HTC indicated it wants to go down market with its Android phones, risking to be crowded out of the exploding mid- and entry-level segments otherwise, and phones like the Desire 500 are a good indication of its strategy.
The handset sports a youthful, catchy design, with internals that are a mixed bag of midrange to low-end components, all for a decent price. Will the Desire 500 succeed in its market-expansion mission the way it is built? Read on to find out...
For the most part, HTC’s designers have done their job very well. There is one bit that they have somehow managed to mess up, but we’ll get to that later. Now onto the good stuff: the HTC Desire 500 looks great in white, complemented by contrasting color accents – a scheme that will surely attract the younger crowd. For those who prefer something a bit more conservative, a black variant is also available.
While the HTC Desire 500 is made of glossy plastic, it lacks the “cheapo” feel often associated with that material. In fact, the smartphone is well-built, has no squeaky or slippery parts, and fingerprints are barely noticeable on its shiny surface, at least with the white model. Most impressively, the Desire 500 does have a removable back cover even though its seamless construction implies that it doesn’t. Lifting the lid off – a procedure that takes nerves and patience to execute – reveals the user-replaceable battery, the microSD card slot, and the micro SIM card slot.
Volume rocker (right)
3.5mm jack and power key (top)
microUSB port (bottom)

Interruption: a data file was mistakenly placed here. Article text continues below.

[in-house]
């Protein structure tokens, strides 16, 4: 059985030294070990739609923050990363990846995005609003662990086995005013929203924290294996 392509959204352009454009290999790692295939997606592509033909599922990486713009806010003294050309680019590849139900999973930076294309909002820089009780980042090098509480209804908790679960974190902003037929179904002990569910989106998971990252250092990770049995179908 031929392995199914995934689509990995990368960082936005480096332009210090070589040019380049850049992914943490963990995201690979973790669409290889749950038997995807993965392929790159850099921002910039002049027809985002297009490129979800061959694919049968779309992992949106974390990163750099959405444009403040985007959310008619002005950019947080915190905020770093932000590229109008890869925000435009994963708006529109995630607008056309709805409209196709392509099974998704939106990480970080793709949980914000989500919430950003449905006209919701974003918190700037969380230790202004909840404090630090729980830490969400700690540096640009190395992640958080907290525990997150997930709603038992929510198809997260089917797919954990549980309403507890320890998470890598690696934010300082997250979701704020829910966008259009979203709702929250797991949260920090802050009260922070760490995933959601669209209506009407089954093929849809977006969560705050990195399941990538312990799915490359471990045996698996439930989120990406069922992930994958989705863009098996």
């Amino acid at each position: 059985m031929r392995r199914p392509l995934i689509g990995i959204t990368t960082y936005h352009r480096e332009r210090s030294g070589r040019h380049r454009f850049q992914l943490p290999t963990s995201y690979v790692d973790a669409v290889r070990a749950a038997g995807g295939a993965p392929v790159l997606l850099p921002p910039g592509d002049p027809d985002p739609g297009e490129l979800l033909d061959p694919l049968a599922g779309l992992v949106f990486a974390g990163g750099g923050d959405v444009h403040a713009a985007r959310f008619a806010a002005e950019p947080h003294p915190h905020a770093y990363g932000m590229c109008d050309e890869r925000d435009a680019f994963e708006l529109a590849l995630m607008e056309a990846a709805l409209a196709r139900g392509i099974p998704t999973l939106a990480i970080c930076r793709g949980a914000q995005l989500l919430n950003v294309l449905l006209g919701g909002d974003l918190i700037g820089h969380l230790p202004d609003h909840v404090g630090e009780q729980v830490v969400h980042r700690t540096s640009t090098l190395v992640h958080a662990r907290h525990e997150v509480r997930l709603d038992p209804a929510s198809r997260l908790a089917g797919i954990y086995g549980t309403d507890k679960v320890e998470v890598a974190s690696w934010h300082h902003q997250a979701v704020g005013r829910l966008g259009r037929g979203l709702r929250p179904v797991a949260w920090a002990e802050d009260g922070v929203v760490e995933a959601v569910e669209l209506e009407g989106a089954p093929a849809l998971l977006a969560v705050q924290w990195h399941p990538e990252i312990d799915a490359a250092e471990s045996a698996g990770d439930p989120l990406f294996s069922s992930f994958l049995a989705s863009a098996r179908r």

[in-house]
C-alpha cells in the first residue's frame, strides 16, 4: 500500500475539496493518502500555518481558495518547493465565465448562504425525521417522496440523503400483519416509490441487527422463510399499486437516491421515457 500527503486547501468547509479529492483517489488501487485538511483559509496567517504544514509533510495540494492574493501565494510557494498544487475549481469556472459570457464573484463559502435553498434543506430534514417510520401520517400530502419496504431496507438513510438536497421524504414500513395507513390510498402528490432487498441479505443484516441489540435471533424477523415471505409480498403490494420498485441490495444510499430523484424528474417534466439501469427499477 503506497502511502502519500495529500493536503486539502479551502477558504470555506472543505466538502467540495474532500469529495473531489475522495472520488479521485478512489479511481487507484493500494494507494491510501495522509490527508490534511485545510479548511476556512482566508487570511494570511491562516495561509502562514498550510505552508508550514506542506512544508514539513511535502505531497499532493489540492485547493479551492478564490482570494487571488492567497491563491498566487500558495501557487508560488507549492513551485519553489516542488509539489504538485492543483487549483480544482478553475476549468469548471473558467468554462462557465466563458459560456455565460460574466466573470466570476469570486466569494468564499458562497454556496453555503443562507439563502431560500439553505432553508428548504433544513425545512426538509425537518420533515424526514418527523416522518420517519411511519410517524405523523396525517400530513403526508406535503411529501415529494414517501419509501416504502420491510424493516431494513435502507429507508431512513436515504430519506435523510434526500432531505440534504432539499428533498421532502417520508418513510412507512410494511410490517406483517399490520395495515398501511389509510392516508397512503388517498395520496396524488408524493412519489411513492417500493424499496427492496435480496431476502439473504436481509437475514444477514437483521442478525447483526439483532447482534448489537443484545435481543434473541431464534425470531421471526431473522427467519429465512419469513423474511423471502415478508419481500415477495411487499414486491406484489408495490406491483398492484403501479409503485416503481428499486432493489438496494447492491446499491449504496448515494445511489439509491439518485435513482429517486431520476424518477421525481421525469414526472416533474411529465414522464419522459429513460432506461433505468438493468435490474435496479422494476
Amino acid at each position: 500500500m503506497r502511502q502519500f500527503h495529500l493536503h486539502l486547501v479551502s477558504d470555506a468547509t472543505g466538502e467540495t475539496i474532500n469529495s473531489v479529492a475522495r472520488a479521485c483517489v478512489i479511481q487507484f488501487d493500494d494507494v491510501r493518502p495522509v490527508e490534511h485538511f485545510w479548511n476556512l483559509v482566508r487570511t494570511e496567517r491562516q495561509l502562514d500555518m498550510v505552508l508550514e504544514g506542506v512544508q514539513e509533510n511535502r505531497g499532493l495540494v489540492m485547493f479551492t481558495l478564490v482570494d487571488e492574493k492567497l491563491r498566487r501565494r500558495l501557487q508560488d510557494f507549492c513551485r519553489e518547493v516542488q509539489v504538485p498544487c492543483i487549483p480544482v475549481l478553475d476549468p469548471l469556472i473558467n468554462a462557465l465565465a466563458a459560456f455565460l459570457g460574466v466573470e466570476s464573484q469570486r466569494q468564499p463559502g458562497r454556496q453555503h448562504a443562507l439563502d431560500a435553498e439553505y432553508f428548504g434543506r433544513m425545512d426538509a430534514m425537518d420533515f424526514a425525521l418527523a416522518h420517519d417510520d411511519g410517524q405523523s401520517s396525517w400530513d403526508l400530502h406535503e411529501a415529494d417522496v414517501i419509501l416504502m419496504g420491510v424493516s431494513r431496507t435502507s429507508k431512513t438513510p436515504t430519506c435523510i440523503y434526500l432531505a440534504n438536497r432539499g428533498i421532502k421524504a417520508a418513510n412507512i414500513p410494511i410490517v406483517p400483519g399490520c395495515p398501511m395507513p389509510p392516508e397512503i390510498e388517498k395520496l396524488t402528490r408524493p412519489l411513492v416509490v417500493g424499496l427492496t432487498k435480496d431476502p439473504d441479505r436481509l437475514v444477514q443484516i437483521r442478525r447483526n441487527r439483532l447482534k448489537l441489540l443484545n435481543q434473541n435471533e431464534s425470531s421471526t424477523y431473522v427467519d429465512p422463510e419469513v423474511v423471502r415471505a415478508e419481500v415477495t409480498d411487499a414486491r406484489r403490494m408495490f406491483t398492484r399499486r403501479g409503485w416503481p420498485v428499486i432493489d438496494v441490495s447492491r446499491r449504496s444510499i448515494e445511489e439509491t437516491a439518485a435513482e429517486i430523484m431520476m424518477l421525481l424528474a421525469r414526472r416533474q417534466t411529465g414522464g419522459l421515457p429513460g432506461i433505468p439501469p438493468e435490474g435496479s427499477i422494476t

The sides of the HTC Desire 500
SIM and microSD card slots
The HTC Desire 500 fits nicely in the palm thanks to its curvy back side and its touchscreen can be operated single-handedly without much effort. Its buttons, however, are rather uncomfortable to feel and press. No, we’re not talking about the capacitive ones below the screen; those work fine and are easy to reach, though not backlit. It is the smartphone’s power key – situated on the top – that we’re frustrated with. It is way too flush with the side rim, with little tactile feedback, and feeling it with a finger is close to impossible. The volume keys on the right are a bit better in the feedback aspect, but HTC has gone design-fancy, introducing them as parts of the blue side rim endings, so finding a key with your finger without looking takes quite a bit of getting used to.
The HTC Desire 500 has a 4.3-inch LCD screen of acceptable quality. Its resolution is 480 by 800 pixels, which is okay given the smartphone’s class, but the 217 ppi count is unimpressive when compared to something a bit more pixel-dense. Fuzzy edges in graphics are easy to spot with a naked eye, regardless of whether you’re surfing the internet, reading an article, or just looking at the icons on your home screen.
Other than that, the screen on the Desire 500 is pretty decent, actually. The viewing angles are wide and colors are represented accurately. The display is sure bright enough to be usable outdoors, as long as the sun is not shining straight at it, of course.